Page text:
Carbon fiber electrodes (CFEs) have been in use for neuroscience research since the late 1970s when Pujol and colleagues introduced them in combination with normal pulse polarography and differential pulse voltammetry to measure the oxidation of several neurotransmitters, including dopamine, norepinephrine, and serotonin [1] [2] . Carbon fibers provide several benefits including relatively inert electrochemistry, electrocatalytic activity for a variety of redox reactions, and low cost [3] . Furthermore, importantly for neuroscience research, carbon fibers are biologically well-suited in that they are non-toxic to neurons and can be less than 10 µm in diameter so as to not damage brain tissue upon implantation [4] . Currently, the most common techniques utilizing CFEs for the measurement of neurotransmitter release include fixed potential amperometry (sometimes called continuous amperometry) [5] [6] [7] and fast scan cyclic voltammetry (FSCV) [8] [9] . Fixed potential amperometry involves applying a fixed continuous potential to the CFE allowing for quantification of analytes that oxidize below the set potential. FSCV involves applying a potential in a series of triangular-shaped waveforms, for example cycling from −0.4 mV to 1.2 mV and back to −0.4 mV, allowing for exact measurement of the analyte’s oxidation and reduction, consequently providing a chemical selectivity lacking in fixed potential amperometry. However, fixed potential amperometry boasts the greatest temporal resolution, measuring up to 10,000 samples per second compared to generally 10 samples per second using FSCV. Thus, each electrochemical technique has advantages and disadvantages, but both are especially well known as being effective and reliable for quantifying phasic dopamine release using CFEs [10] .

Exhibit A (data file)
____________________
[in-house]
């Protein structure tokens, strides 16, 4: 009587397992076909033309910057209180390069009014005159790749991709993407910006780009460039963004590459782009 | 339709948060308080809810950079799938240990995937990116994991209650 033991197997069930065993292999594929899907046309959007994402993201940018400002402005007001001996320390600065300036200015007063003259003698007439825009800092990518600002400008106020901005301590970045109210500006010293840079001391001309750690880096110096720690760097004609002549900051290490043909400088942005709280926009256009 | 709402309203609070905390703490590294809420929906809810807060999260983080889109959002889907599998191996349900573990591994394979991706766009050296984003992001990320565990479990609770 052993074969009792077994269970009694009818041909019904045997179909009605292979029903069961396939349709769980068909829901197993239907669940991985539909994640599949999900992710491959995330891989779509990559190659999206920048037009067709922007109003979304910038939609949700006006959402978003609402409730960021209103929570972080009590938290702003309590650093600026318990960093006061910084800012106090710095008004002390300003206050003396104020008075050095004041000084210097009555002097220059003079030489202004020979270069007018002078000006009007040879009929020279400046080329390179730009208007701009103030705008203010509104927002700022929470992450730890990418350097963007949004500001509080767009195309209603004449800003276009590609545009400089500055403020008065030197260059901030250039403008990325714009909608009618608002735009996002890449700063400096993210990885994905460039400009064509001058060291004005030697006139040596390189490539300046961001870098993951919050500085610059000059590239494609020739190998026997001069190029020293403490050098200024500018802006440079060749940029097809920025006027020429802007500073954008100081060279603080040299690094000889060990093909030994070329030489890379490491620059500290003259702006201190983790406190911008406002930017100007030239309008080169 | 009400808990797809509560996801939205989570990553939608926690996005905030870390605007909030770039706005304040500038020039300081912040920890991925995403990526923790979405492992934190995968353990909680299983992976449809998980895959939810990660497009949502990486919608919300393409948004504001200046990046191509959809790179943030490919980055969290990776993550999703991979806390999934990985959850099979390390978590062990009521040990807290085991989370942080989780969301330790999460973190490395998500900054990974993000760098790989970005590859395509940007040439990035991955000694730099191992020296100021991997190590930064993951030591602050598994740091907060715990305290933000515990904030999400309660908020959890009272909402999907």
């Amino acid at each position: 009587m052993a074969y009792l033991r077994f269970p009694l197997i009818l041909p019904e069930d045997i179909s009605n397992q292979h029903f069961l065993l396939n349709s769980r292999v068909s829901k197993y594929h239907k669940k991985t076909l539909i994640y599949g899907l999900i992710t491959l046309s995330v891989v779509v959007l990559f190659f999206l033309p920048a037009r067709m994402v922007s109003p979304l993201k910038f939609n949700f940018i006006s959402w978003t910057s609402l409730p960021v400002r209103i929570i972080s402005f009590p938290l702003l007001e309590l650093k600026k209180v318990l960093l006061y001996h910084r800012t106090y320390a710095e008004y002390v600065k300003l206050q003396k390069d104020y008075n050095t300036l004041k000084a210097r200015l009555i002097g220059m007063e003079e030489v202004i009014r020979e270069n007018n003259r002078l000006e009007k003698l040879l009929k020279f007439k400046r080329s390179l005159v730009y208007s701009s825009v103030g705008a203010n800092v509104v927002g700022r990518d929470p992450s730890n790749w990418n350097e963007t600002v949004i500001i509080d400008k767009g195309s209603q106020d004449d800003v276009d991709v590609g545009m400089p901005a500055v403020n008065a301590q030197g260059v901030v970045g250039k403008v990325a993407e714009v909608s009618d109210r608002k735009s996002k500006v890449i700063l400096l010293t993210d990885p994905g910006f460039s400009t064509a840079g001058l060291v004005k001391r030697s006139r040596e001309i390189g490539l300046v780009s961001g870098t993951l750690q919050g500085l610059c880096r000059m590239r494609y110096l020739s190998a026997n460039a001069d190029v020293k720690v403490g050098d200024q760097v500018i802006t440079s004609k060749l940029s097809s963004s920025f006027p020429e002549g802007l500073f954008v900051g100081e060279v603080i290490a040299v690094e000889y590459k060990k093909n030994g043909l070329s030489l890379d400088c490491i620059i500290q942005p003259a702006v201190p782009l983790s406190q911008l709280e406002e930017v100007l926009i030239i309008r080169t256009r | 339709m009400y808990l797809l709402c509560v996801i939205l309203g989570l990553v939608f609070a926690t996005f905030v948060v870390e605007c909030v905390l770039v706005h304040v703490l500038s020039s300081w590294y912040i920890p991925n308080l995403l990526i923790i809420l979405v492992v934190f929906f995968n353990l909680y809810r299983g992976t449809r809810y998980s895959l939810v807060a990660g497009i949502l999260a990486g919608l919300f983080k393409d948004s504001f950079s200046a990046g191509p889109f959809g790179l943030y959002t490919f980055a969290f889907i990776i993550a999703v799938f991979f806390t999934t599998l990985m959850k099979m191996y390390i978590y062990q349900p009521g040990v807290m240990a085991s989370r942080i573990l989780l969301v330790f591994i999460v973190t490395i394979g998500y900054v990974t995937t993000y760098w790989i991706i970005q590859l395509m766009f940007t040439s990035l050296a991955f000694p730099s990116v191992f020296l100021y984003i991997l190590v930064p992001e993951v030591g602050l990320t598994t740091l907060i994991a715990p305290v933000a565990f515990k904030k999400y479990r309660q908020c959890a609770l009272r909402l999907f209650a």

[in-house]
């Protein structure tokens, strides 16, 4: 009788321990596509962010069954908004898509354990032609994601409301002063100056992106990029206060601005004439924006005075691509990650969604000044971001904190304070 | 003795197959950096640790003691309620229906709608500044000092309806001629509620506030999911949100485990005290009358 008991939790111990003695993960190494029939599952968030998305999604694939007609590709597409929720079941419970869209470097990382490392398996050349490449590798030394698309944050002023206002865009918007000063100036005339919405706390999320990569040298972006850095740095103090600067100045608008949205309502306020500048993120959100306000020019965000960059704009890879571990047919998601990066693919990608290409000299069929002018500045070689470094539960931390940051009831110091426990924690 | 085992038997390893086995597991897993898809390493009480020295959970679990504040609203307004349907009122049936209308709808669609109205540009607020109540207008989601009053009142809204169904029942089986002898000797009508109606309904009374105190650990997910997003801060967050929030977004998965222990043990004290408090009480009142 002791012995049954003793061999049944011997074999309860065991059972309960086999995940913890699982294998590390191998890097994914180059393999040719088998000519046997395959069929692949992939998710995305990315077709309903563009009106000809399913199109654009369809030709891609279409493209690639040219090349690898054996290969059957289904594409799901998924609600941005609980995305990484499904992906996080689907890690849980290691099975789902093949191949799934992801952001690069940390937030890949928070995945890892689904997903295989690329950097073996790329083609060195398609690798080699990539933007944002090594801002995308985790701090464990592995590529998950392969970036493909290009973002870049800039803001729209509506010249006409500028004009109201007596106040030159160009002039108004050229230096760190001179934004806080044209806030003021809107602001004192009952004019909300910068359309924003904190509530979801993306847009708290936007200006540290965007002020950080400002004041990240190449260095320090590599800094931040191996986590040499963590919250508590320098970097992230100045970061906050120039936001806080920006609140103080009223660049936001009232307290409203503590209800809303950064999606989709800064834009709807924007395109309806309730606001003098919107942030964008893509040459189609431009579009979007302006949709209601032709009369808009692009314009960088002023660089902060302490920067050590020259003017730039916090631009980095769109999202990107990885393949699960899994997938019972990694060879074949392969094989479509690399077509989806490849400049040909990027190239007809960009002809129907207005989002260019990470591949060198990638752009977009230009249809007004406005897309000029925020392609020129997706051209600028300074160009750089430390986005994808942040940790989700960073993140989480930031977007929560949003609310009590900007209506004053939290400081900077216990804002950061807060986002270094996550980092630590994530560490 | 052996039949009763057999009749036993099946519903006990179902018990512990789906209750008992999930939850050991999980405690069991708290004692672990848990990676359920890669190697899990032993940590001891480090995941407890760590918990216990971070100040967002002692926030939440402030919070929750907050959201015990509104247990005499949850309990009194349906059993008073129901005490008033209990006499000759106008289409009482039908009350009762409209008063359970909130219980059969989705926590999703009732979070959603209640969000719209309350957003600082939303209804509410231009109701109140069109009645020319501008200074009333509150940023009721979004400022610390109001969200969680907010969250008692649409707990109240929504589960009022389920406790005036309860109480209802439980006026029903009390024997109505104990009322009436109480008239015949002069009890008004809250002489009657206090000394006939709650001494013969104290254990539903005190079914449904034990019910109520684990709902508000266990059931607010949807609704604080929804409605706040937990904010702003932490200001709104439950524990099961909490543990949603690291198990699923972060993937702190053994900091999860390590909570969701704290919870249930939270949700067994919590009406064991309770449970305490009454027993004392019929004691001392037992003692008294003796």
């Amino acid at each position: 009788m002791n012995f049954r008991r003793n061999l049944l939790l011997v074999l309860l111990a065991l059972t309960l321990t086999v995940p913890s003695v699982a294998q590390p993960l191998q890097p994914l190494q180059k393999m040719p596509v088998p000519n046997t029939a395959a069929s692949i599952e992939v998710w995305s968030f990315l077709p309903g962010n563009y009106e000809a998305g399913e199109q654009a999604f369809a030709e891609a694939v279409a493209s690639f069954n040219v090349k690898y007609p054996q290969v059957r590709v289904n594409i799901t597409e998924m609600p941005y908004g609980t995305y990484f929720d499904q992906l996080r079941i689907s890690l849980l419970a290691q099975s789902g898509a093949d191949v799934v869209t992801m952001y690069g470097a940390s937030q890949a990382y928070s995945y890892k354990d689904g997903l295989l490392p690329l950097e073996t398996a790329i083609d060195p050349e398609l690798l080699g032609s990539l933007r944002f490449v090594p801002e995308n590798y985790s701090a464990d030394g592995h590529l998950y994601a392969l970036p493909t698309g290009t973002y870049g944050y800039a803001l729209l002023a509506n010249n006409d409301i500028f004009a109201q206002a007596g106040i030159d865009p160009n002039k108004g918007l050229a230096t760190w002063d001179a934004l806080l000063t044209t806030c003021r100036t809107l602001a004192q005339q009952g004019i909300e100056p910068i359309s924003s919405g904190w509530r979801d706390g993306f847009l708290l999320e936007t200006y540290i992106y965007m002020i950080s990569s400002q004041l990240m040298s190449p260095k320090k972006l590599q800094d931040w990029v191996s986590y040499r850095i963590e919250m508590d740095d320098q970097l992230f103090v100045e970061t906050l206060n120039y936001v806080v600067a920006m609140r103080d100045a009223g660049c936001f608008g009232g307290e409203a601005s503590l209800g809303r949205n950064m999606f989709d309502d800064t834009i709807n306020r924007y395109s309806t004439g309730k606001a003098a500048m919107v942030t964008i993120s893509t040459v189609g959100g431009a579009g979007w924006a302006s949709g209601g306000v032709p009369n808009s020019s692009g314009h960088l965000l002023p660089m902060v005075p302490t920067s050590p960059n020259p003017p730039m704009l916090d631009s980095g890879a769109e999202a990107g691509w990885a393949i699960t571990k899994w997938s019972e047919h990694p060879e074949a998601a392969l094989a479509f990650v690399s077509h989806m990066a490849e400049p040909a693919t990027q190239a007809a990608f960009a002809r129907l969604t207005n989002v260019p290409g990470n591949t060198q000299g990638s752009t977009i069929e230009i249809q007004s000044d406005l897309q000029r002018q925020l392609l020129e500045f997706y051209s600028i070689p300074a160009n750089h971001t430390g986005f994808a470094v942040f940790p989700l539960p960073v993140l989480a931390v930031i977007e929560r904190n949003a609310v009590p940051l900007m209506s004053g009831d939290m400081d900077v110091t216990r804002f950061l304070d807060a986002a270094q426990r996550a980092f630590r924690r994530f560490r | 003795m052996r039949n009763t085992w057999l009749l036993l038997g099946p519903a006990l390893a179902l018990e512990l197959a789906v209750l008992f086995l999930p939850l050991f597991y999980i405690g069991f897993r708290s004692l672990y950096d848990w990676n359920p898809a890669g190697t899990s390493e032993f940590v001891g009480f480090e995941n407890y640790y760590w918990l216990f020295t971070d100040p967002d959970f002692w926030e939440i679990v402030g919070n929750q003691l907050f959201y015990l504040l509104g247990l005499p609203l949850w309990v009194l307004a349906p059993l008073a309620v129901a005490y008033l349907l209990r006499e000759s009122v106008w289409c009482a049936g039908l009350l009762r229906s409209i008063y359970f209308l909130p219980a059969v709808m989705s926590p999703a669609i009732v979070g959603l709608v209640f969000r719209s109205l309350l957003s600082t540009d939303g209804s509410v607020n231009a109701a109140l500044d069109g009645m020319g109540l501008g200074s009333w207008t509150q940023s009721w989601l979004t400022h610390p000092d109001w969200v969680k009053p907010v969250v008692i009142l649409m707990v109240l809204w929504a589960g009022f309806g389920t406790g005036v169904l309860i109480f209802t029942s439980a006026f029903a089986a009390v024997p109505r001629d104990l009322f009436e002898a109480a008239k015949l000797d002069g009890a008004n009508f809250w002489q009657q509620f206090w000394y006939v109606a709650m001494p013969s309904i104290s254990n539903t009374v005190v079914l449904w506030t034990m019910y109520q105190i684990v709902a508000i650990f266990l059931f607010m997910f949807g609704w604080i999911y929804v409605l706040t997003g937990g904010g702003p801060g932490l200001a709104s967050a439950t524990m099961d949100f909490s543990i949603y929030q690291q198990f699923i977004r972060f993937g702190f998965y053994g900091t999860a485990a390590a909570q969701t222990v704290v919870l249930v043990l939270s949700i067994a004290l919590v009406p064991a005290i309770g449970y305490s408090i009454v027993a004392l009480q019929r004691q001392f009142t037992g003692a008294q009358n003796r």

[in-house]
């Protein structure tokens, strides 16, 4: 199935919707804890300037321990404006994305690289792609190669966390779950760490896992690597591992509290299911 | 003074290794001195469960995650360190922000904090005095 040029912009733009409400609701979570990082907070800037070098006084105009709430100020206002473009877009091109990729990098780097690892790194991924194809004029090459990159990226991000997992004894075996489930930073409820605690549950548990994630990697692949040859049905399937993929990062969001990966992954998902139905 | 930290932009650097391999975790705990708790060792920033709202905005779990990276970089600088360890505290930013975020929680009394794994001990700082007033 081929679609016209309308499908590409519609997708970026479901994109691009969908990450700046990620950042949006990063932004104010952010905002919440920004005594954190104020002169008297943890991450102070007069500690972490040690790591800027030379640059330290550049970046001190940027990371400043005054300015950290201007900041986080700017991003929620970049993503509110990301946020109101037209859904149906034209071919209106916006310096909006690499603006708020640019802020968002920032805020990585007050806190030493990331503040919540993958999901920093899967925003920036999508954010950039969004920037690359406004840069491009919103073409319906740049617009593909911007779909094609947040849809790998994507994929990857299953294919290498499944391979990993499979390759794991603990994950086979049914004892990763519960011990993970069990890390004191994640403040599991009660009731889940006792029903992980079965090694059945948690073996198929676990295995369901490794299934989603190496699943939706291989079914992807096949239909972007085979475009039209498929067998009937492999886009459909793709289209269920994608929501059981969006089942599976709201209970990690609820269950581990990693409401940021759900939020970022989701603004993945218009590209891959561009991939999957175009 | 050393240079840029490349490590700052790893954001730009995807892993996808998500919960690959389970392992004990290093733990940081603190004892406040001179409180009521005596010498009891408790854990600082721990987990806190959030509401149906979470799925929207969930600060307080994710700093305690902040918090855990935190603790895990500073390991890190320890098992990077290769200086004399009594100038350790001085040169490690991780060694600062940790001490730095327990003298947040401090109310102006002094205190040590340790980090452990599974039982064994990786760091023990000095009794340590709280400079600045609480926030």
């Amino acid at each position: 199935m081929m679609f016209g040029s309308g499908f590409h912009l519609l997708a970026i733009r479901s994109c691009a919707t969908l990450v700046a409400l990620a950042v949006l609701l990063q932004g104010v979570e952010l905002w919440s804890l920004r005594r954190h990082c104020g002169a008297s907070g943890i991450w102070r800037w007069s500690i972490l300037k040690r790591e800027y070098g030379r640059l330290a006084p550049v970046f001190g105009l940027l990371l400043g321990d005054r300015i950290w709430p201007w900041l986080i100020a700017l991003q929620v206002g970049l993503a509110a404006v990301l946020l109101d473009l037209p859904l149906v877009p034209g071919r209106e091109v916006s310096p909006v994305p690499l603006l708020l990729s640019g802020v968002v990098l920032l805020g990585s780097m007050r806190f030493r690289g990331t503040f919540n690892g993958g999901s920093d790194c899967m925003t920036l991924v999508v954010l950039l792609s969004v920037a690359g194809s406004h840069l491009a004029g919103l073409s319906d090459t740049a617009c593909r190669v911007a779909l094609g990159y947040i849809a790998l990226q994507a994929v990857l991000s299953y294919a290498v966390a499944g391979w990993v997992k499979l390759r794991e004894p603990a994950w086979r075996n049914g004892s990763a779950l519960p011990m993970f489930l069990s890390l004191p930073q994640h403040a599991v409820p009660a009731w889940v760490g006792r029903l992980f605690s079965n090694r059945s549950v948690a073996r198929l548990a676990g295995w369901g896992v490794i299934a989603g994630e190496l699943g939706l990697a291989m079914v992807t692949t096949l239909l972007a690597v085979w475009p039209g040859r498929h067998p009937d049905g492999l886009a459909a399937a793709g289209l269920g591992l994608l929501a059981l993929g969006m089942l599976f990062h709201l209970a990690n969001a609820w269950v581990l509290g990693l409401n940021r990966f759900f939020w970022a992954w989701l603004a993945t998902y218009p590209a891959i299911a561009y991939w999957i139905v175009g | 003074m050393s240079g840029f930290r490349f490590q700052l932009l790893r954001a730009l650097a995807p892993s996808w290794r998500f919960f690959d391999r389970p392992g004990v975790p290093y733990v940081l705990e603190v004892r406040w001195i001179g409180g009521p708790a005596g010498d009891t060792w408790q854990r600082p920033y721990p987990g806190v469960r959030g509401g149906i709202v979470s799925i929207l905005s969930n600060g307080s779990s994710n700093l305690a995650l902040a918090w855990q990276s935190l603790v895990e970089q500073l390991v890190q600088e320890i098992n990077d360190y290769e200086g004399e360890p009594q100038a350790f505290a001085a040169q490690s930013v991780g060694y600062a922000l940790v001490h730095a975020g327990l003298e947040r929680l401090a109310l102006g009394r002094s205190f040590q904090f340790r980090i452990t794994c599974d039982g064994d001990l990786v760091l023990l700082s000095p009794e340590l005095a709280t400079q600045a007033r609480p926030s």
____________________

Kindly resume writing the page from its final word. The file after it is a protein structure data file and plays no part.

Although CFEs are available for purchase (see World Precision Instruments in Sarasota, FL, Kation Scientific in Minneapolis, MN, and Pinnacle Technology in Lawrence, KS), most labs construct CFEs in house. Generally, the most common method for CFE construction involves threading a carbon fiber through a glass tube and heat-pulling the glass to form a seal around the carbon fiber. A stainless steel wire is inserted into the tube, and graphite powder is fed into the tip to ensure contact between the fiber and the wire. The carbon fibers are then cut to the desired length (generally 100 - 1000 µm) extending from the glass seal [1] [6] [11] . These steps are relatively standard and have been since Ponchon et al. (1979) first published their methods for constructing CFEs [2] .